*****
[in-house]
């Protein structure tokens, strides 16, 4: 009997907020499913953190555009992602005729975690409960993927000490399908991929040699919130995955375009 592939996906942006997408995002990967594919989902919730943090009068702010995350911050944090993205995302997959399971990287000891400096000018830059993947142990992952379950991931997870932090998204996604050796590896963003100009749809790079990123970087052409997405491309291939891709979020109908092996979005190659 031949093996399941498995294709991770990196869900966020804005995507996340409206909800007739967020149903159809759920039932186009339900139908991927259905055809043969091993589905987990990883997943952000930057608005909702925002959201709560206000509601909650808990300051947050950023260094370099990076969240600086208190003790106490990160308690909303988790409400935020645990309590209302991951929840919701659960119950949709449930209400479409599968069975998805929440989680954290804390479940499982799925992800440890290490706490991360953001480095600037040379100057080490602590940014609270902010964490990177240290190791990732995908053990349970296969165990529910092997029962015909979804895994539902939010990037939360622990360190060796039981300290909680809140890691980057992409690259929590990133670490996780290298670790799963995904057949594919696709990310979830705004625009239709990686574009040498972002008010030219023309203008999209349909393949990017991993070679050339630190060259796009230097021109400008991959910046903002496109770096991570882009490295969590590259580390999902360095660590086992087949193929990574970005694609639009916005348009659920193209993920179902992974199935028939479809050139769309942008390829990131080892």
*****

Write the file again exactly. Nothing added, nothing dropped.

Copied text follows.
[in-house]
């Protein structure tokens, strides 16, 4: 009997907020499913953190555009992602005729975690409960993927000490399908991929040699919130995955375009 592939996906942006997408995002990967594919989902919730943090009068702010995350911050944090993205995302997959399971990287000891400096000018830059993947142990992952379950991931997870932090998204996604050796590896963003100009749809790079990123970087052409997405491309291939891709979020109908092996979005190659 031949093996399941498995294709991770990196869900966020804005995507996340409206909800007739967020149903159809759920039932186009339900139908991927259905055809043969091993589905987990990883997943952000930057608005909702925002959201709560206000509601909650808990300051947050950023260094370099990076969240600086208190003790106490990160308690909303988790409400935020645990309590209302991951929840919701659960119950949709449930209400479409599968069975998805929440989680954290804390479940499982799925992800440890290490706490991360953001480095600037040379100057080490602590940014609270902010964490990177240290190791990732995908053990349970296969165990529910092997029962015909979804895994539902939010990037939360622990360190060796039981300290909680809140890691980057992409690259929590990133670490996780290298670790799963995904057949594919696709990310979830705004625009239709990686574009040498972002008010030219023309203008999209349909393949990017991993070679050339630190060259796009230097021109400008991959910046903002496109770096991570882009490295969590590259580390999902360095660590086992087949193929990574970005694609639009916005348009659920193209993920179902992974199935028939479809050139769309942008390829990131080892």